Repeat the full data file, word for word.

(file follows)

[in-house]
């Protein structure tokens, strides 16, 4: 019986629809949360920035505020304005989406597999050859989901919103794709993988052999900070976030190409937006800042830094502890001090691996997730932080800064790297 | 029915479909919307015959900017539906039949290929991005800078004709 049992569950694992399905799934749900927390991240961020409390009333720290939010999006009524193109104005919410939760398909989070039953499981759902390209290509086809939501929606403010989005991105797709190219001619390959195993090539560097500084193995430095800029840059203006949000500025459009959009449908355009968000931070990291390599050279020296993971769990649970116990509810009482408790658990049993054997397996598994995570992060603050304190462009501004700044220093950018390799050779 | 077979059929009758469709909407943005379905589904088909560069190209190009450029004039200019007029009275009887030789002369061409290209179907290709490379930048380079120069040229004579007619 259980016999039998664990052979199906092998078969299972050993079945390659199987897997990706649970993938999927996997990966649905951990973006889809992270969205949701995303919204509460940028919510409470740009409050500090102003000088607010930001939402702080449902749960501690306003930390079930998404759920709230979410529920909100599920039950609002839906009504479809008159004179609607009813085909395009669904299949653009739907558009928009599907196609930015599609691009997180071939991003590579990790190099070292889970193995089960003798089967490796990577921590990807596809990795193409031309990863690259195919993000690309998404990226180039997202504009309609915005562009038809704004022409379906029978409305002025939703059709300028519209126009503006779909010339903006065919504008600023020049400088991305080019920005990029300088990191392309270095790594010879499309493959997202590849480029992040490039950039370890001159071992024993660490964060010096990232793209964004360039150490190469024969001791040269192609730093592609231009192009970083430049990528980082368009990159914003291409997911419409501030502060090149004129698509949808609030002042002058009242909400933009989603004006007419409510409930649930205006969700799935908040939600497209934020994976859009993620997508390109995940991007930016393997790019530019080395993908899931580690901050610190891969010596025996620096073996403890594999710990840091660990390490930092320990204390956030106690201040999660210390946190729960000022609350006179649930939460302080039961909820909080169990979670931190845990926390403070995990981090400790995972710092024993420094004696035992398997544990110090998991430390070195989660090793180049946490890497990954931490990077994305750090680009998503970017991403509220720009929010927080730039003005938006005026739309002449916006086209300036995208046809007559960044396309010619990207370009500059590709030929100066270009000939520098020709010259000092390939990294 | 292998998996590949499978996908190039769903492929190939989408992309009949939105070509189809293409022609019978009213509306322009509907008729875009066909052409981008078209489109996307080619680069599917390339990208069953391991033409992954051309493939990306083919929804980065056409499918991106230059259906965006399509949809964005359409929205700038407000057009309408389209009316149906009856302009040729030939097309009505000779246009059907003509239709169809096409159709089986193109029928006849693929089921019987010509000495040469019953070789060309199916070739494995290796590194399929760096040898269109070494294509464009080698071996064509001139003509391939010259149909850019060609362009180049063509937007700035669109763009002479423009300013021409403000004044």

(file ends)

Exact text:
[in-house]
């Protein structure tokens, strides 16, 4: 019986629809949360920035505020304005989406597999050859989901919103794709993988052999900070976030190409937006800042830094502890001090691996997730932080800064790297 | 029915479909919307015959900017539906039949290929991005800078004709 049992569950694992399905799934749900927390991240961020409390009333720290939010999006009524193109104005919410939760398909989070039953499981759902390209290509086809939501929606403010989005991105797709190219001619390959195993090539560097500084193995430095800029840059203006949000500025459009959009449908355009968000931070990291390599050279020296993971769990649970116990509810009482408790658990049993054997397996598994995570992060603050304190462009501004700044220093950018390799050779 | 077979059929009758469709909407943005379905589904088909560069190209190009450029004039200019007029009275009887030789002369061409290209179907290709490379930048380079120069040229004579007619 259980016999039998664990052979199906092998078969299972050993079945390659199987897997990706649970993938999927996997990966649905951990973006889809992270969205949701995303919204509460940028919510409470740009409050500090102003000088607010930001939402702080449902749960501690306003930390079930998404759920709230979410529920909100599920039950609002839906009504479809008159004179609607009813085909395009669904299949653009739907558009928009599907196609930015599609691009997180071939991003590579990790190099070292889970193995089960003798089967490796990577921590990807596809990795193409031309990863690259195919993000690309998404990226180039997202504009309609915005562009038809704004022409379906029978409305002025939703059709300028519209126009503006779909010339903006065919504008600023020049400088991305080019920005990029300088990191392309270095790594010879499309493959997202590849480029992040490039950039370890001159071992024993660490964060010096990232793209964004360039150490190469024969001791040269192609730093592609231009192009970083430049990528980082368009990159914003291409997911419409501030502060090149004129698509949808609030002042002058009242909400933009989603004006007419409510409930649930205006969700799935908040939600497209934020994976859009993620997508390109995940991007930016393997790019530019080395993908899931580690901050610190891969010596025996620096073996403890594999710990840091660990390490930092320990204390956030106690201040999660210390946190729960000022609350006179649930939460302080039961909820909080169990979670931190845990926390403070995990981090400790995972710092024993420094004696035992398997544990110090998991430390070195989660090793180049946490890497990954931490990077994305750090680009998503970017991403509220720009929010927080730039003005938006005026739309002449916006086209300036995208046809007559960044396309010619990207370009500059590709030929100066270009000939520098020709010259000092390939990294 | 292998998996590949499978996908190039769903492929190939989408992309009949939105070509189809293409022609019978009213509306322009509907008729875009066909052409981008078209489109996307080619680069599917390339990208069953391991033409992954051309493939990306083919929804980065056409499918991106230059259906965006399509949809964005359409929205700038407000057009309408389209009316149906009856302009040729030939097309009505000779246009059907003509239709169809096409159709089986193109029928006849693929089921019987010509000495040469019953070789060309199916070739494995290796590194399929760096040898269109070494294509464009080698071996064509001139003509391939010259149909850019060609362009180049063509937007700035669109763009002479423009300013021409403000004044």